John C. Havens is EVP, Strategy and Engagement at Yoxi.tv , an organization that discovers and elevates social entrepreneurs by leveraging their expertise for global business opportunities. I had the pleasure of seeing John speak at the recent BDI All Stars conference and caught up with him afterwards. Speaking 30-40 times a year, John is a real pro and has lots of great advice for those of you trying to connect with device-connected audiences.
DN: Is it harder to engage an audience than it was 5 years ago before WiFI connectivity was a conference mandatory?
Yes, because we’re all trained like Pavlov’s pups to check our devices every 14 seconds. In that regard, there are less people standing up and walking out of presentations because they have to take a call versus email or text. But it’s critical not to let that digital zeitgeist not get in the way of my cardinal rule of presenting – make every talk a gift to your audience. Meaning, prepare the snot out of your deck and rehearse like crazy and do your best to know the audience you’ll be speaking to. If you do all that and imbue your talk with passion and try to connect to your audience (by looking them in the eyes, etc) you should earn the right for them to put their devices down. Point – you’re the storyteller, so make it enchanting enough that you distract them from distraction.
DN: At BDI, at least 3/4 of the audience seemed to have a laptop or iPad open while you were speaking. Do you find yourself wanting to say, hey turn those devices off and pay attention?
No way. Odds are, at least half of them are tweeting about my presentation and they’re helping market me in real-time! Besides, akin to my earlier answer, it’s not up to me to dictate how someone pays attention. Before digital devices, a lot of people would take notes on a pad. That’s how they learn. If people retain more about a talk because they tweet, who am I to judge?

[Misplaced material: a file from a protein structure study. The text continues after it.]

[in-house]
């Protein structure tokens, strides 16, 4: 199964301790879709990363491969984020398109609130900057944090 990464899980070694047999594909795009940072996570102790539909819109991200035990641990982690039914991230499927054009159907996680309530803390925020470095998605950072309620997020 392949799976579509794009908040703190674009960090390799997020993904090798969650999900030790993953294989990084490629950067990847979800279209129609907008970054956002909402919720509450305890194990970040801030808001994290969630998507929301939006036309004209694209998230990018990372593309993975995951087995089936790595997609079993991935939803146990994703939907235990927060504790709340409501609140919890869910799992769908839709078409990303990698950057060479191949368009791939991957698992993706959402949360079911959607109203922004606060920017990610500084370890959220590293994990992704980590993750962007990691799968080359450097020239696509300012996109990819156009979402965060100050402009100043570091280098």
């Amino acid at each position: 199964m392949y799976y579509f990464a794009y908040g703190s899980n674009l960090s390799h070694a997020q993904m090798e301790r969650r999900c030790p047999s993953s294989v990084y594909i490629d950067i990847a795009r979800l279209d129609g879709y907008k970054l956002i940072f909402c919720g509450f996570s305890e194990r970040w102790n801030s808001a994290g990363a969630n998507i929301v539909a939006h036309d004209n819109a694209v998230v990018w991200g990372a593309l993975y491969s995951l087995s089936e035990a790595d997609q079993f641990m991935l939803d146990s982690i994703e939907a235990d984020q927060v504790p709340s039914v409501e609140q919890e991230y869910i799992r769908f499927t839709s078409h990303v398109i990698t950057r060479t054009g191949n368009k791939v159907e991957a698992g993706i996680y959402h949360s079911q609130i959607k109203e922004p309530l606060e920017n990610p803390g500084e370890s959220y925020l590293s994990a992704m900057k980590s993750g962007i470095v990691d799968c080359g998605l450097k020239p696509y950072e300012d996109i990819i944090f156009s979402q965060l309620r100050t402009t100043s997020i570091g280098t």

DN: Would it be worth trying to get the audience to shut down their devices momentarily while you speak? You’d have their undivided attention but not the extended reach of their social networks. Which should be more important to a speaker today?
If I tried to get people to shut down their devices, I might get their undivided attention, but it would be mixed with their ire at being told how they should watch my presentation. I was an actor for years, and it’s essential to know when working with an audience who and when to try to get people to participate. For instance, when I played a scary character in children’s theatre, I’d always direct my lines to the oldest boys in the audience – they loved the attention but I wouldn’t actually frighten them.
In terms of which is more important, an audience shutting down or getting the reach of their networks, the hope is people actually register what you’re talking about besides waiting for the pithy phrase that will make a good tweet. But for me when I speak, the most important thing is blow them away with my presentation – that’s the only thing I have control over. The rest is up to the audience.
DN: Knowing that your audience is on Twitter while you speak, are you thinking while you write your speech—gee that line will make a great tweet?
Sure. Or at least, “this is a good sound bite.” Puns, sound bites, short and pithy phrases are all ways to aid in retention. Humor is also great – I’ve read cognitive studies saying that if people laugh at something you’ve really connected with them and there’s a 50% higher probability they’ll remember what you said than without humor.
Another cardinal rule of mine – never make it difficult for people to remember or share what you say. My old acting agent used to tell me when I came back from auditions they’d call the casting directors to get feedback on how I did. If they said, “John came in here and blew me away” or “John’s choice was way over the top but he was really passionate,” may agent was happy. If my agent called and said, “how did John do?” and the answer came back, “John who?” that’s when I was in trouble.